From the Editor

Boldface names

Let’s indulge, for a moment, in some news about boldface names. We’ll discuss why shortly.

First, Paul Giamatti ’89, ’94MFA, he of the John Adams TV miniseries and, this spring, of an extraordinary, even strange, Hamlet at the Yale Rep (directed by drama school dean James Bundy ’95MFA). Here at Yale, the kingdom once ruled by his father—President A. Bartlett Giamatti ’60, ’64PhD (1938–89)—Paul Giamatti reeled in the viewers; the play was sold out weeks before it opened. He delivered a brilliant and eloquent Hamlet, and also a Hamlet so sarcastic, so much the cutup, that some reviewers were annoyed. But Giamatti’s version fit the contemporary, corporate-style court of the show perfectly: he was the rebellious whistle-blower to Claudius’s smoothly corrupt CEO. In the text, Hamlet tells Horatio he’ll be “antic.” Giamatti turned that quality into an expression of the character’s anger. His Hamlet was furious enough to mock, sneer, and mug, in defiance of a culture of self-congratulation. It was a star turn.

Next, Steven Brill ’72, ’75JD, founder of American Lawyer magazine and Court TV and writing teacher at Yale. Brill shook the medical world with “Bitter Pill,” his March 4 Time magazine exposé of the outsized costs charged to patients who aren’t on Medicare. He analyzed seven medical bills and found them full of travesties. One lung cancer patient was charged “$18 each for 88 diabetes-test strips that Amazon sells in boxes of 50 for $27.85; $24 each for 19 niacin pills that are sold in drugstores for about a nickel apiece”—and these and many other minor charges came on top of an overall room bill of $120,116 over 15 days. Another patient was billed $49,237 for a medical device whose wholesale cost, according to a hospital financial officer, is about $19,000. If your insurance is limited, bills like these can crush you financially. Brill’s 36-page piece amassed the most views of any cover article and sparked appalled discussion all over the Internet and in the media.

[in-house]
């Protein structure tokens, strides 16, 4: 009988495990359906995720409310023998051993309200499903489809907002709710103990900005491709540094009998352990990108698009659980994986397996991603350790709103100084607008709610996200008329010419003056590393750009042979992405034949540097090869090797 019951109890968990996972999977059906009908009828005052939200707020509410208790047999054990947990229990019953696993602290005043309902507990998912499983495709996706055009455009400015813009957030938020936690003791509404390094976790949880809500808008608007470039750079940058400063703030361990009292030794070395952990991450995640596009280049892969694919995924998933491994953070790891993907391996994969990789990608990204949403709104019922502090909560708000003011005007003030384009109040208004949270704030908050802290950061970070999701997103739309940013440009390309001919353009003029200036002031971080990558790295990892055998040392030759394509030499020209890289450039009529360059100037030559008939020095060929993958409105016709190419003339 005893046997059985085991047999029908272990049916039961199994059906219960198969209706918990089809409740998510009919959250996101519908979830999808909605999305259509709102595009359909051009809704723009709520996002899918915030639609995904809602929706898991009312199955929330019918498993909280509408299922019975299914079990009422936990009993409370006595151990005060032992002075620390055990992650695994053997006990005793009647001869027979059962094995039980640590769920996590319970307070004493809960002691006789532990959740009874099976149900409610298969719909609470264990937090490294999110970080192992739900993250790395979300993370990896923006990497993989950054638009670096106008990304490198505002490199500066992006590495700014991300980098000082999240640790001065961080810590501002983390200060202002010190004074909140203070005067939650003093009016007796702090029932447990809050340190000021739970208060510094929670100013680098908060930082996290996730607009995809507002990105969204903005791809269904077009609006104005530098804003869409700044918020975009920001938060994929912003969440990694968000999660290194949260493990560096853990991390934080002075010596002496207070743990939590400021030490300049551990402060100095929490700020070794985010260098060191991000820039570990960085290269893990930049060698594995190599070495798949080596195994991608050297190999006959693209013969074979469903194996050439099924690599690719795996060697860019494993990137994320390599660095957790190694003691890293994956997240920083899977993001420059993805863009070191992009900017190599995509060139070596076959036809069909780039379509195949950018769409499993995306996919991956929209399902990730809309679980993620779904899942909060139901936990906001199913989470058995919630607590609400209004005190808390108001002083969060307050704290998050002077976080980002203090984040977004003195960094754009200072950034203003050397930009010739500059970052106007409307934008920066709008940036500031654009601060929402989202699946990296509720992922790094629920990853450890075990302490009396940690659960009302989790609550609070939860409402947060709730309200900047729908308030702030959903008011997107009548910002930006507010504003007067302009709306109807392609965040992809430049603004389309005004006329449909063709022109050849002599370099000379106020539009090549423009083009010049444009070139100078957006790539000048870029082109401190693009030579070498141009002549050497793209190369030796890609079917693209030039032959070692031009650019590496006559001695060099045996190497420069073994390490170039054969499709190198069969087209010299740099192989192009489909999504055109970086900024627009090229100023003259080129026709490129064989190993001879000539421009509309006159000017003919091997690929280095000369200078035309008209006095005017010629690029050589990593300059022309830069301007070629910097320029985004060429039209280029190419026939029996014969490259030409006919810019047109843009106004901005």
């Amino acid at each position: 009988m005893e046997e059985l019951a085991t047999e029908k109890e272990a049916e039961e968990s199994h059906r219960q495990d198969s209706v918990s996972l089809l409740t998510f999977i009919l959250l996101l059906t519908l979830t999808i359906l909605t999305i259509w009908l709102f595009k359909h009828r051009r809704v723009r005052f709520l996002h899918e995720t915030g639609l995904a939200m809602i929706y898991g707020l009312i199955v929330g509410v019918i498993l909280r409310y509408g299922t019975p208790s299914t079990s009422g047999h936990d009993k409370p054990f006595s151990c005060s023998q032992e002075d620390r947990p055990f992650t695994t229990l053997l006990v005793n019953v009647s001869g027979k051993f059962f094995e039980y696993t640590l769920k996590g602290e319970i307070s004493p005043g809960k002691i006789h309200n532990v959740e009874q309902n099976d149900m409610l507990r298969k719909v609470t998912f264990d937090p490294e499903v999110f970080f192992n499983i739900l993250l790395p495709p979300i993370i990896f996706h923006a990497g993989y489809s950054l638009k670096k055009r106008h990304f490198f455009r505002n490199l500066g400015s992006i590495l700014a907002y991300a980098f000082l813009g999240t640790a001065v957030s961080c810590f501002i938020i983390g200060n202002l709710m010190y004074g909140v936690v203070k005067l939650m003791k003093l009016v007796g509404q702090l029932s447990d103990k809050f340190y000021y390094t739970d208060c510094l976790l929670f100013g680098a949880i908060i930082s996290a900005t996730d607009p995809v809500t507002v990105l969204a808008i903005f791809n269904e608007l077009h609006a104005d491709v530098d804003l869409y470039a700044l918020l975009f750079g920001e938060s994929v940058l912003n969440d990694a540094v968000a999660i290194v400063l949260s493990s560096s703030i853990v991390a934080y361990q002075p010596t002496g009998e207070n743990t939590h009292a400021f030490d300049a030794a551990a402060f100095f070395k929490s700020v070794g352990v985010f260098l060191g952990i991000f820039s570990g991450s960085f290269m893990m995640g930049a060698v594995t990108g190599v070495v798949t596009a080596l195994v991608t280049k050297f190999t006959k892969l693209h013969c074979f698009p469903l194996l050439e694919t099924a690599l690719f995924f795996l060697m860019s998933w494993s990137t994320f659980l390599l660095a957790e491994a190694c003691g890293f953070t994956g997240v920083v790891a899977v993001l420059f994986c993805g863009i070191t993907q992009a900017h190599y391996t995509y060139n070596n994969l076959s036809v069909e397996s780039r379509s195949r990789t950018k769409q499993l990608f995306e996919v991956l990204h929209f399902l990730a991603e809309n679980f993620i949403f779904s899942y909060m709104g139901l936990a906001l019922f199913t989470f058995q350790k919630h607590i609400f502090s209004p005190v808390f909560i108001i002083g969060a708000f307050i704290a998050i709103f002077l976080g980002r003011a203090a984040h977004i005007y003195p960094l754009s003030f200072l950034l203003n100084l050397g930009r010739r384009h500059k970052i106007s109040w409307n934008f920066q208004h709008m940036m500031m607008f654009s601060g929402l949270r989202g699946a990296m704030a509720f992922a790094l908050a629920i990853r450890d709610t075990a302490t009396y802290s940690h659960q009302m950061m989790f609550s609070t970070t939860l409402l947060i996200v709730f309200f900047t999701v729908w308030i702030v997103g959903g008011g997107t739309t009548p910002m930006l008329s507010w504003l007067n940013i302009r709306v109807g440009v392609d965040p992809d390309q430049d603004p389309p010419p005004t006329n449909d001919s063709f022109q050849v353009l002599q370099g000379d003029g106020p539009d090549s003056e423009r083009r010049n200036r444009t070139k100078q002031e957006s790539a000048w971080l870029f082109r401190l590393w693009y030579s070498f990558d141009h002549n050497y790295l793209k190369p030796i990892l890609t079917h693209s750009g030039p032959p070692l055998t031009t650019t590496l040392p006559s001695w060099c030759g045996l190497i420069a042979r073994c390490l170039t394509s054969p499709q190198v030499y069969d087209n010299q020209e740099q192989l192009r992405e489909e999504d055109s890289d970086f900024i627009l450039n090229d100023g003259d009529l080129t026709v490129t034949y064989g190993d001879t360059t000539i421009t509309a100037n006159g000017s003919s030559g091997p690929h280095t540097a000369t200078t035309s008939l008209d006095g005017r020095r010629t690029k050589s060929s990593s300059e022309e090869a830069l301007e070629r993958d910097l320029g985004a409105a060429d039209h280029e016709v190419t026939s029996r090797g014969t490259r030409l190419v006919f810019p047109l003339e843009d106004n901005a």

Third, Anne Wojcicki ’96. If you haven’t heard of her, you may have heard of the company she cofounded: 23andMe, which sells retail DNA test kits and for $99 will tell you details of your ancestry and predict what might happen to your health. But the most interesting thing Wojcicki did recently was to join five other entrepreneurs, including Mark Zuckerberg and her husband Sergey Brin (cofounder of Google), to fund a prize whose monetary award of $3 million dwarfs the Nobel. The Breakthrough Prizes in Life Sciences were announced in February, along with the first 11 winners; in future, 5 prizes will be awarded every year. Yes, Wojcicki and her partners are looking for publicity—for altruistic purposes. One of their aims, according to the website: to generate “excitement about the pursuit of science as a career.”

And finally: why have I brought you these three very different alumni? To point out that you’d already know about them if you’d been reading our website. Giamatti appears on page 18 of this issue, but we covered his Hamlet weeks ago on the blog This Just In. Brill and Wojcicki were both featured in Newsmaker, a blog where, every Friday, we post about an alumnus or alumna making headlines. Usually the headlines are good—although every once in a while, the Yalie most noticed by the media is a white-collar criminal. But what we can promise, either way, is fascinating reading about fascinating people. Check it out:

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